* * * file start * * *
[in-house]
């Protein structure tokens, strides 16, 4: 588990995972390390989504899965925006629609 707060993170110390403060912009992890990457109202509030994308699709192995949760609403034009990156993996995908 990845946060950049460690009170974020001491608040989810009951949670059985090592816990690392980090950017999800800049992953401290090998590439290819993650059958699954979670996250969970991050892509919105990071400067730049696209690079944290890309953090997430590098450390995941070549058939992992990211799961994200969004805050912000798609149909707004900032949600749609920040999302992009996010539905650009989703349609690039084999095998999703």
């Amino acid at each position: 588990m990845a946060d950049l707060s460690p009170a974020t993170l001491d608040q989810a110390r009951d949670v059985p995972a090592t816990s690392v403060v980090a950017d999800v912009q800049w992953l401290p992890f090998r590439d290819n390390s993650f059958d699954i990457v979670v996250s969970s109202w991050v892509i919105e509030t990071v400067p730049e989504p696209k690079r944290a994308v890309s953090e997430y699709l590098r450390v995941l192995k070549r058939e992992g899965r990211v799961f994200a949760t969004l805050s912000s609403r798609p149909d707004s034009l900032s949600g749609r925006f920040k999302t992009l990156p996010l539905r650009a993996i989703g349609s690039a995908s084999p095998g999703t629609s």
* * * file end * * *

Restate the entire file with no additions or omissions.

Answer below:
[in-house]
């Protein structure tokens, strides 16, 4: 588990995972390390989504899965925006629609 707060993170110390403060912009992890990457109202509030994308699709192995949760609403034009990156993996995908 990845946060950049460690009170974020001491608040989810009951949670059985090592816990690392980090950017999800800049992953401290090998590439290819993650059958699954979670996250969970991050892509919105990071400067730049696209690079944290890309953090997430590098450390995941070549058939992992990211799961994200969004805050912000798609149909707004900032949600749609920040999302992009996010539905650009989703349609690039084999095998999703």
């Amino acid at each position: 588990m990845a946060d950049l707060s460690p009170a974020t993170l001491d608040q989810a110390r009951d949670v059985p995972a090592t816990s690392v403060v980090a950017d999800v912009q800049w992953l401290p992890f090998r590439d290819n390390s993650f059958d699954i990457v979670v996250s969970s109202w991050v892509i919105e509030t990071v400067p730049e989504p696209k690079r944290a994308v890309s953090e997430y699709l590098r450390v995941l192995k070549r058939e992992g899965r990211v799961f994200a949760t969004l805050s912000s609403r798609p149909d707004s034009l900032s949600g749609r925006f920040k999302t992009l990156p996010l539905r650009a993996i989703g349609s690039a995908s084999p095998g999703t629609s």